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Bible Commentaries

Expositor's Bible Commentary

Nehemiah 12

 

 

Verses 27-47

BEGINNINGS

Nehemiah 12:27-47

A CURIOUS feature of the history of the restoration of Israel already met with several times is postponement. Thus in the days of Cyrus. Zerubbabel leads up an expedition for the express purpose of building the temple at Jerusalem, but the work is not executed until the reign of Darius. Again, Ezra brings the book of The Law with him when he comes to the city, yet he does not find an opportunity for publishing it till some years later. Once more, Nehemiah sets to work on the fortifications with the promptitude of a practical man and executes his task with astonishing celerity, still, even in his case the usual breach of sequence occurs; here, too, we have interruption and the intrusion of alien matters, so that the crowning act of the dedication of the walls is delayed.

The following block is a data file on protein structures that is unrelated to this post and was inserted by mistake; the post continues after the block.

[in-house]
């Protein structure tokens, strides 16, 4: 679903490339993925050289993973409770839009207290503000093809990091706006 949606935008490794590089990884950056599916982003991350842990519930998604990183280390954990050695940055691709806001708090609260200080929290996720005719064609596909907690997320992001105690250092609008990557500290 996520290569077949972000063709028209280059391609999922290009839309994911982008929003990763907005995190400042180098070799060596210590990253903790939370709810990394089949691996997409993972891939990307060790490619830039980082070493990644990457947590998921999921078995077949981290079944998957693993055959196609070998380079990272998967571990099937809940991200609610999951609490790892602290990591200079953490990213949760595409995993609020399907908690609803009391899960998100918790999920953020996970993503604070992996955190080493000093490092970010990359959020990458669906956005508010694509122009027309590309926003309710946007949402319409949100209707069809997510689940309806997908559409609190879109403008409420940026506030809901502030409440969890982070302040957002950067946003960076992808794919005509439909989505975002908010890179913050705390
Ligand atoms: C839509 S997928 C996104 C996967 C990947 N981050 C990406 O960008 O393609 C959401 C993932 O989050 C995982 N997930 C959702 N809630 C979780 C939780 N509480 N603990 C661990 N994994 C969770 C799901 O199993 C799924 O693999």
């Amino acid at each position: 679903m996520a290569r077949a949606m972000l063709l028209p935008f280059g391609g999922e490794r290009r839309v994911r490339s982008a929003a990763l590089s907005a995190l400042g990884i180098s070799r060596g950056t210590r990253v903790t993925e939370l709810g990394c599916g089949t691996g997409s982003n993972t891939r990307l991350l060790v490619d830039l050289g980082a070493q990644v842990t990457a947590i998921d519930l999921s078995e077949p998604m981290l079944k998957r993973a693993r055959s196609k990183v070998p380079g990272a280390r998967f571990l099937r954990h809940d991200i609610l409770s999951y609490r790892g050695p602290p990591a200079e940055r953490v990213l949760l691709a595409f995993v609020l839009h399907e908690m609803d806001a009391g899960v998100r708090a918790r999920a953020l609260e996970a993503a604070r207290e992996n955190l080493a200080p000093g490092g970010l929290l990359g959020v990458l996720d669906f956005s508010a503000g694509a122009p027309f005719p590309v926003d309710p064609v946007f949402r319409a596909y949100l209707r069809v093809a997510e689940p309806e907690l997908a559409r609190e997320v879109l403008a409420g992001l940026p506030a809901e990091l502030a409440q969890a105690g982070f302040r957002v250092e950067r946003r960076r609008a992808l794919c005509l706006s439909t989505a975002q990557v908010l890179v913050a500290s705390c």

In this final instance we do not know how long a postponement there was. Towards the end of his work the chronicler is exceptionally abrupt and disconnected. In the section Nehemiah 12:27-43 he gives us an extract from Nehemiah’s memoirs, but without any note of time. The preservation of another bit of the patriot’s original writing is interesting, not only because of its assured historicity, but further because exceptional importance is given to the records that have been judged worthy of being extracted and made portions of permanent scripture, although other sources are only used by the chronicler as materials out of which to construct his own narrative in the third person. While we cannot assign its exact date to the subject of this important fragment, one thing is clear from its position in the story of the days of Nehemiah. The reading of The Law, the great fast, the sealing of the covenant, the census, and the regulations for peopling Jerusalem, all came between the completion of the fortifications and the dedication of them. The interruption and the consequent delay were not without meaning and object. After what had occurred in the interval, the people were better prepared to enter into the ceremony of dedication with intelligence and earnestness of purpose. This act, although it was immediately directed to the walls, was, as a matter of fact, the re-consecration of the city, because the walls were built in order to preserve the distinct individuality, the unique integrity of what they included. Now the Jews needed to know The Law in order to understand the destiny of Jerusalem, they needed to devote themselves personally to the service of God, so that they might carry out that destiny, and they needed to recruit the forces of the Holy City, for the purpose of giving strength and volume to its future. Thus the postponement of the dedication made that event, when it came about, a much more real thing than it would have been if it had followed immediately on the building of the walls. May we not say that in every similar case the personal consecration must precede the material? The city is what its citizens make it. They, and not its site or its buildings, give it its true character. Jerusalem and Babylon, Athens and Rome, are not to be distinguished in their topography and architecture in anything approaching the degree in which they are individualised by the manners and deeds of their respective peoples. Most assuredly the New Jerusalem will just reflect the characters of her citizens. This City of God will be fair and spotless only when they who tread her streets are clad in the beauty of holiness. In smaller details, too, and in personal matters, we can only dedicate aright that which we are handling in a spirit of earnest devotion. The miserable superstition that clouds our ideas of this subject rises out of the totally erroneous notion that it is possible to have holy things without holy persons, that a mystical sanctity can attach itself to any objects apart from an intelligent perception of some sacred purpose for which they are to be used. This materialistic notion degrades religion into magic; it is next door to fetichism.